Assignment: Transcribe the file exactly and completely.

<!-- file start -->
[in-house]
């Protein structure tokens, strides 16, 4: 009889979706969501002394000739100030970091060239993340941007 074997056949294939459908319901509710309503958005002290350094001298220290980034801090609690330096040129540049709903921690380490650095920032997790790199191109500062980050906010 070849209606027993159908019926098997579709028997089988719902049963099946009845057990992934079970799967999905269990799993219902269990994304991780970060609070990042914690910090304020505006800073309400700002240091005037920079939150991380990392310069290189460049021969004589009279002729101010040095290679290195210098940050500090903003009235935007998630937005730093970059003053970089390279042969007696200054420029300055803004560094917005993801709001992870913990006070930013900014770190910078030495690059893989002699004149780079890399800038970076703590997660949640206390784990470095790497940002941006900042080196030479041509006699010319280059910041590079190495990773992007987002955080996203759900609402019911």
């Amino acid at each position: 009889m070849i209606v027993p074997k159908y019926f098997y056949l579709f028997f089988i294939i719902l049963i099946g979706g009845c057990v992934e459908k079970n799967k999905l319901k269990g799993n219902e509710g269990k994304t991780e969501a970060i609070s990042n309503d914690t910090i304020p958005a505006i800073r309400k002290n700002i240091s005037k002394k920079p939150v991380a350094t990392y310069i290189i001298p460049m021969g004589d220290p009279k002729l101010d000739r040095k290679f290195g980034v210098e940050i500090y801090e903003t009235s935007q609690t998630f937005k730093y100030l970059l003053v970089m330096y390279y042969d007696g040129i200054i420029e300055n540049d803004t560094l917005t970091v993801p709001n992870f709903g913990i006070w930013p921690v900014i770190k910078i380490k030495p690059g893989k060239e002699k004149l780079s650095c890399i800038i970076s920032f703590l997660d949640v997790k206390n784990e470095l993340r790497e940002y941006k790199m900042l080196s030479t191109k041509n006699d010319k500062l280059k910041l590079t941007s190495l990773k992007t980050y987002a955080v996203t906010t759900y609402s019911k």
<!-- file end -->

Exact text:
[in-house]
């Protein structure tokens, strides 16, 4: 009889979706969501002394000739100030970091060239993340941007 074997056949294939459908319901509710309503958005002290350094001298220290980034801090609690330096040129540049709903921690380490650095920032997790790199191109500062980050906010 070849209606027993159908019926098997579709028997089988719902049963099946009845057990992934079970799967999905269990799993219902269990994304991780970060609070990042914690910090304020505006800073309400700002240091005037920079939150991380990392310069290189460049021969004589009279002729101010040095290679290195210098940050500090903003009235935007998630937005730093970059003053970089390279042969007696200054420029300055803004560094917005993801709001992870913990006070930013900014770190910078030495690059893989002699004149780079890399800038970076703590997660949640206390784990470095790497940002941006900042080196030479041509006699010319280059910041590079190495990773992007987002955080996203759900609402019911």
């Amino acid at each position: 009889m070849i209606v027993p074997k159908y019926f098997y056949l579709f028997f089988i294939i719902l049963i099946g979706g009845c057990v992934e459908k079970n799967k999905l319901k269990g799993n219902e509710g269990k994304t991780e969501a970060i609070s990042n309503d914690t910090i304020p958005a505006i800073r309400k002290n700002i240091s005037k002394k920079p939150v991380a350094t990392y310069i290189i001298p460049m021969g004589d220290p009279k002729l101010d000739r040095k290679f290195g980034v210098e940050i500090y801090e903003t009235s935007q609690t998630f937005k730093y100030l970059l003053v970089m330096y390279y042969d007696g040129i200054i420029e300055n540049d803004t560094l917005t970091v993801p709001n992870f709903g913990i006070w930013p921690v900014i770190k910078i380490k030495p690059g893989k060239e002699k004149l780079s650095c890399i800038i970076s920032f703590l997660d949640v997790k206390n784990e470095l993340r790497e940002y941006k790199m900042l080196s030479t191109k041509n006699d010319k500062l280059k910041l590079t941007s190495l990773k992007t980050y987002a955080v996203t906010t759900y609402s019911k």